Maxims and Reflections

Johann Wolfgang von Goethe

Translated by Bailey Saunders (1892)



In the sphere of natural science let us remember that we have always to deal with an insoluble problem. Let us prove keen and honest in attending to anything which is in any way brought to our notice, most of all when it does not fit in with our previous ideas. For it is only thereby that we perceive the problem, which does indeed lie in nature, but still more in man.


A man cannot well stand by himself, and so he is glad to join a party; because if he does not find rest there, he at any rate finds quiet and safety.


It is a misfortune to pass at once from observation to conclusion, and to regard both as of equal value; but it befalls many a student.


In the history of science and throughout the whole course of its progress we see certain epochs following one another more or less rapidly. Some important view is expressed, it may be original or only revived; sooner or later it receives recognition; fellow workers spring up; the outcome of it finds its way into the schools; it is taught and handed down; and we observe, unhappily, that it does not in the least matter whether the view be true or false. In either case its course is the same; in either case it comes in the end to be a mere phrase, a lifeless word stamped on the memory.


First let a man teach himself, and then he will be taught by others.


Theories are usually the over-hasty efforts of an impatient understanding that would gladly be rid of phenomena, and so puts in their place pictures, notions, nay, often mere words. We may surmise, or even see quite well, that such theories are make-shifts; but do not passion and party-spirit love a make-shift at all times? And rightly, too, because they stand in so much need of it.


It is difficult to know how to treat the errors of the age. If a man oppose them, he stands alone; if he surrender to them, they bring him neither joy nor credit.


There are some hundred Christian sects, every one of them acknowledging God and the Lord in its own way, without troubling themselves further about one another. In the study of nature, nay, in every study, things must of necessity come to the same pass. For what is the meaning of every one speaking of toleration, and trying to prevent others from thinking and expressing themselves after their own fashion?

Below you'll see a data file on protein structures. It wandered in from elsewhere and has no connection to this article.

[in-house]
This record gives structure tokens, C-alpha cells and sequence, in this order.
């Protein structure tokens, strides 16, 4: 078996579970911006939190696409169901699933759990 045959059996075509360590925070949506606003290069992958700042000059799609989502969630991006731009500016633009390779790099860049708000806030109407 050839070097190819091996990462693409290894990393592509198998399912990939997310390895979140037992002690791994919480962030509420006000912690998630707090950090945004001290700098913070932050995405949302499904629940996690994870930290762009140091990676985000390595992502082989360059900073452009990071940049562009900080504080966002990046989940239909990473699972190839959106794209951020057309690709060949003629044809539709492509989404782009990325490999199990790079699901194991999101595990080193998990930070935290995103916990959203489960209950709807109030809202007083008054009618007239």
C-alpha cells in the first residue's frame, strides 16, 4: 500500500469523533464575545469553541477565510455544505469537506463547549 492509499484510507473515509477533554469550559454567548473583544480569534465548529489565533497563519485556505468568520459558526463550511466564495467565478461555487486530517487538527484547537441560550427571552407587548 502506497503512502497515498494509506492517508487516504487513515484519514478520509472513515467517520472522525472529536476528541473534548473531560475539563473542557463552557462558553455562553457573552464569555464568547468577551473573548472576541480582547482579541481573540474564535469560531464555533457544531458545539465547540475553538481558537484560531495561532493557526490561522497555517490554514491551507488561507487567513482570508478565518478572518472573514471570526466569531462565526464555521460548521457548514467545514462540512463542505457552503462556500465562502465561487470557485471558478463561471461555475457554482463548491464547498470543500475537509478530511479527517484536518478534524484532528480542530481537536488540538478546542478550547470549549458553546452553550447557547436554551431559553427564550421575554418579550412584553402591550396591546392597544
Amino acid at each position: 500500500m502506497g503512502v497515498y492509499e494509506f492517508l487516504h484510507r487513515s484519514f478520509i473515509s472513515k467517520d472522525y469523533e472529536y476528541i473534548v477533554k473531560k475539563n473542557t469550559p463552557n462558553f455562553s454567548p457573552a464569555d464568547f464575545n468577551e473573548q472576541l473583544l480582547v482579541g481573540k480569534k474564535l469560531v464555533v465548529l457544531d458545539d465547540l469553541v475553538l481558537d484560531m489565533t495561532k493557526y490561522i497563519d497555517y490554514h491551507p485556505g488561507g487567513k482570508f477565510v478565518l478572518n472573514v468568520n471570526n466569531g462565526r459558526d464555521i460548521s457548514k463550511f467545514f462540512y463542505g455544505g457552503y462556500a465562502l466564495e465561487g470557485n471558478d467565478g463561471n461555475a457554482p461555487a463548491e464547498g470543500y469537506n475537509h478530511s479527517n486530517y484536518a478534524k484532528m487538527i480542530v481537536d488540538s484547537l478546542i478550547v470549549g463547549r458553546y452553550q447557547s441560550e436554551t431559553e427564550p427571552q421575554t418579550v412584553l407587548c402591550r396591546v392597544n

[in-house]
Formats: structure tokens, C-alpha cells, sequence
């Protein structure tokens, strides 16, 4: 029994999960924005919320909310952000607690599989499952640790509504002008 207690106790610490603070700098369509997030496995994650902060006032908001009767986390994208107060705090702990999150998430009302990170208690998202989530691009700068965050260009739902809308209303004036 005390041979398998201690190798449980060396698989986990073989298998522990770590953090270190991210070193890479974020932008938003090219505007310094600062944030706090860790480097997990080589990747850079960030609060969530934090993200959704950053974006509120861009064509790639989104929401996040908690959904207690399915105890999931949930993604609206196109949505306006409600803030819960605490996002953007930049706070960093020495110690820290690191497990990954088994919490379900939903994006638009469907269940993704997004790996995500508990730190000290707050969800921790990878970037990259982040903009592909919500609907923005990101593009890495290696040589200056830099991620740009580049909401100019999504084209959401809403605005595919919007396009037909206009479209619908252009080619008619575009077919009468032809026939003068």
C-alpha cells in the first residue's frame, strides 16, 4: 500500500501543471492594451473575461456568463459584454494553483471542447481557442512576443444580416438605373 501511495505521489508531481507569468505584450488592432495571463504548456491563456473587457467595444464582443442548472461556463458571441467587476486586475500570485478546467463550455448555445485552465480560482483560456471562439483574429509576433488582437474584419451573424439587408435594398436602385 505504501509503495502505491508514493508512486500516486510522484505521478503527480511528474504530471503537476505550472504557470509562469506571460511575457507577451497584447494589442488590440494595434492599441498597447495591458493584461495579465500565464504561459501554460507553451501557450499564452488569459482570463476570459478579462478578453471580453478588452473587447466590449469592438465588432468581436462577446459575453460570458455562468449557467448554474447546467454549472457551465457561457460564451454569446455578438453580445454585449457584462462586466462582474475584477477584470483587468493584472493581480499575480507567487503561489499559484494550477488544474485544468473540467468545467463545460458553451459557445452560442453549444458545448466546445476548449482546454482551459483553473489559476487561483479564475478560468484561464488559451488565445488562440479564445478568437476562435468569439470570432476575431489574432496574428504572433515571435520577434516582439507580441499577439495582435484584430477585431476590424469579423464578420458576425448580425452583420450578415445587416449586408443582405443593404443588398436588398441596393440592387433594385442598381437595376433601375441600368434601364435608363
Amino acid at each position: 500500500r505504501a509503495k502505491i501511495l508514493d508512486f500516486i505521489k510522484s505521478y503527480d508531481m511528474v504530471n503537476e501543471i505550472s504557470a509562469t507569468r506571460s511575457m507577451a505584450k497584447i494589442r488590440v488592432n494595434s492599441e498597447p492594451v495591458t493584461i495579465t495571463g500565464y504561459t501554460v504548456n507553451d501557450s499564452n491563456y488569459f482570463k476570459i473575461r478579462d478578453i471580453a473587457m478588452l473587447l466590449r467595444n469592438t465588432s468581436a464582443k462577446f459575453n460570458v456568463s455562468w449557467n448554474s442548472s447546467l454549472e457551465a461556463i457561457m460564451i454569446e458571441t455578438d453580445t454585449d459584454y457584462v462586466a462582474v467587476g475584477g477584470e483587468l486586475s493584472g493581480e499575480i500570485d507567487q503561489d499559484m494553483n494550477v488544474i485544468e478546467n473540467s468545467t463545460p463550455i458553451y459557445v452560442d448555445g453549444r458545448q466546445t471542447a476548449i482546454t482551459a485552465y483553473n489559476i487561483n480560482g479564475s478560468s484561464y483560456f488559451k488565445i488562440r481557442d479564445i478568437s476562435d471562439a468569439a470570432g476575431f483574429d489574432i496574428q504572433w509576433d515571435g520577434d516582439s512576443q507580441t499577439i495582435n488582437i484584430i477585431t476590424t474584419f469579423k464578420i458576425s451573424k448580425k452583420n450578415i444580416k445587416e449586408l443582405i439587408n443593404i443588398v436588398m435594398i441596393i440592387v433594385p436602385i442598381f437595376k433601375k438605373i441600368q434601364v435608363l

To communicate knowledge by means of analogy appears to me a process equally useful and pleasant. The analogous case is not there to force itself on the attention or prove anything; it offers a comparison with some other case, but is not in union with it. Several analogous cases do not join to form a seried row: they are like good society, which always suggests more than it grants.


To err is to be as though truth did not exist. To lay bare the error to oneself and others is retrospective discovery.


With the growth of knowledge our ideas must from time to time be organised afresh. The change takes place usually in accordance with new maxims as they arise, but it always remains provisional.


When we find facts within our knowledge exhibited by some new method, or even, it may be, described in a foreign language, they receive a peculiar charm of novelty and wear a fresh air.


If two masters of the same art differ in their statement of it, in all likelihood the insoluble problem lies midway between them.


The orbits of certainties touch one another; but in the interstices there is room enough for error to go forth and prevail.


We more readily confess to errors, mistakes, and shortcomings in our conduct than in our thought.


And the reason of it is that the conscience is humble and even takes a pleasure in being ashamed. But the intellect is proud, and if forced to recant is driven to despair.


This also explains how it is that truths which have been recognised are at first tacitly admitted, and then gradually spread, so that the very thing which was obstinately denied appears at last as something quite natural.


Ignorant people raise questions which were answered by the wise thousands of years ago.


When a man sees a phenomenon before him, his thoughts often range beyond it; when he hears it only talked about, he has no thoughts at all.


Authority. Man cannot exist without it, and yet it brings in its train just as much of error as of truth. It perpetuates one by one things which should pass away one by one; it rejects that which should be preserved and allows it to pass away; and it is chiefly to blame for mankind's want of progress.


Authority—the fact, namely, that something has already happened or been said or decided, is of great value; but it is only a pedant who demands authority for everything.


An old foundation is worthy of all respect, but it must not take from us the right to build afresh wherever we will.


Our advice is that every man should remain in the path he has struck out for himself, and refuse to be overawed by authority, hampered by prevalent opinion, or carried away by fashion.


The various branches of knowledge always tend as a whole to stray away from life, and return thither only by a roundabout way.


For they are, in truth, text-books of life: they gather outer and inner experiences into a general and connected whole.


An important fact, an ingenious aperçu, occupies a very great number of men, at first only to make acquaintance with it; then to understand it; and afterwards to work it out and carry it further.


On the appearance of anything new the mass of people ask: What is the use of it? And they are not wrong. For it is only through the use of anything that they can perceive its value.